3. Tineke Brinks says:

    I read your last posts and I send a big hug to you for your courage to tell all this in your blog. I think all this is important and supportive for everybody who struggles with parent-child relationships or relationships in general. I do think too that maybe if your father had married another woman things might have turned out differently for him. People react to each other and nowadays we can find a lot of info and help but in the 60’s that was not the case. Bless you for sharing all this.

    • Tineke

      Hi, thanks so much for the cyber hug.

      It’s been a long few years of deep self-reflection and a slow process of discovering just who my parents were before they became married and had kids. These two posts yesterday prompted me to call my dad up and talk and also to write a poem (which I think is a little too private to share publicly).

      I don’t want to villify my mother, but she was in need of help she didn’t get. I am strong, and a bit sassy, in large part because of her. Those traits had been helpful when I needed to advocate for my daughters, but generally speaking, being sassy doesn’t earn friendship or work out conflict with people.

      But I’ve come in contact with various people who have left positive impressions on me.
      I’ve had a great therapist for the past year and a half who’d been giving me (and my husband) a few resources for spiritual growth. I’ve shared a few things I’ve found on my own as well [including some surprising things from Oprah. :)]

      I want to be a better mother and wife than my mother was. My husband and I have come through a lot of difficult stuff over the past few years. My daughters are very sensitive, just like I am. Navigating parent child conflicts isn’t easy for me, because I get scared when my daughters exert their stubbornness, which they’ve gotten from me.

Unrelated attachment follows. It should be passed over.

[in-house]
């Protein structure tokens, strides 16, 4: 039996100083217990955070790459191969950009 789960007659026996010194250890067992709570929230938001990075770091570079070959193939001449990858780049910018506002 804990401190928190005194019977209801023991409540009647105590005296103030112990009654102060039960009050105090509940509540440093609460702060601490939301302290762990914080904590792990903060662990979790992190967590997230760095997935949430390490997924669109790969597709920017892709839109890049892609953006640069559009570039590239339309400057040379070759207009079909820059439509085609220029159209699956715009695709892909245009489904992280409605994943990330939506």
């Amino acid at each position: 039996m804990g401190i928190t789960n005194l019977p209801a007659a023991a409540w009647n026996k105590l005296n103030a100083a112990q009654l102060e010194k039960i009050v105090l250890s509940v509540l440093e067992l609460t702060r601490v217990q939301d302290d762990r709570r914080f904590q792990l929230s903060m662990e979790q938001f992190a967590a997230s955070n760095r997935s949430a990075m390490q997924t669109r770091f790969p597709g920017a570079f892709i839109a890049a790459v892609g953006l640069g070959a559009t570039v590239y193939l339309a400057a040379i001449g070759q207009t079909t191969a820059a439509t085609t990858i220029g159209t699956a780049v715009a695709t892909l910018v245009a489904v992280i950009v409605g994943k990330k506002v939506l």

But they’ve also inherited new and unusual fears, just from being in this more complex world too. Things I hadn’t had to worry about at all as a child. Like ‘code red’ drills at school – where the school practices lockdowns in case someone attacks the school.

      Oh, and my dad DID marry a wonderful lady after my mother (and my dad introduced her to me and my sisters on my 3rd birthday). My stepmother is one of the gentlest souls you could ever meet. She used her savings to help my dad take my mother to court to make sure he got visitation rights. They tell me my mother was threatened with contempt of court from the judge because she was trying so hard to prevent him from seeing us.

      • Tineke Brinks says:

        Good for you. The only thing I want to say is: you don’t have to be a better mother than your mother. Just different. Trying to be better is comparing yourself and that never works. Be the mother you want to be that is all that matters, there are no mistakes.

      • You know, that is exactly right. I actually don’t spend a lot of time thinking about what my mother did or failed to do. I read a lot of books looking for things that make sense to me. And, when I art journal or write, I think of the kinds of qualities I want to have. Of course, being nurturing in calm moments are easy. The tougher part is nurturing in the middle of one of their meltdowns (the younger two have them, not the oldest) or when they bicker with each other or when they need to do something they really don’t want to do. Those are the moments when I need to handle things differently than I was handled.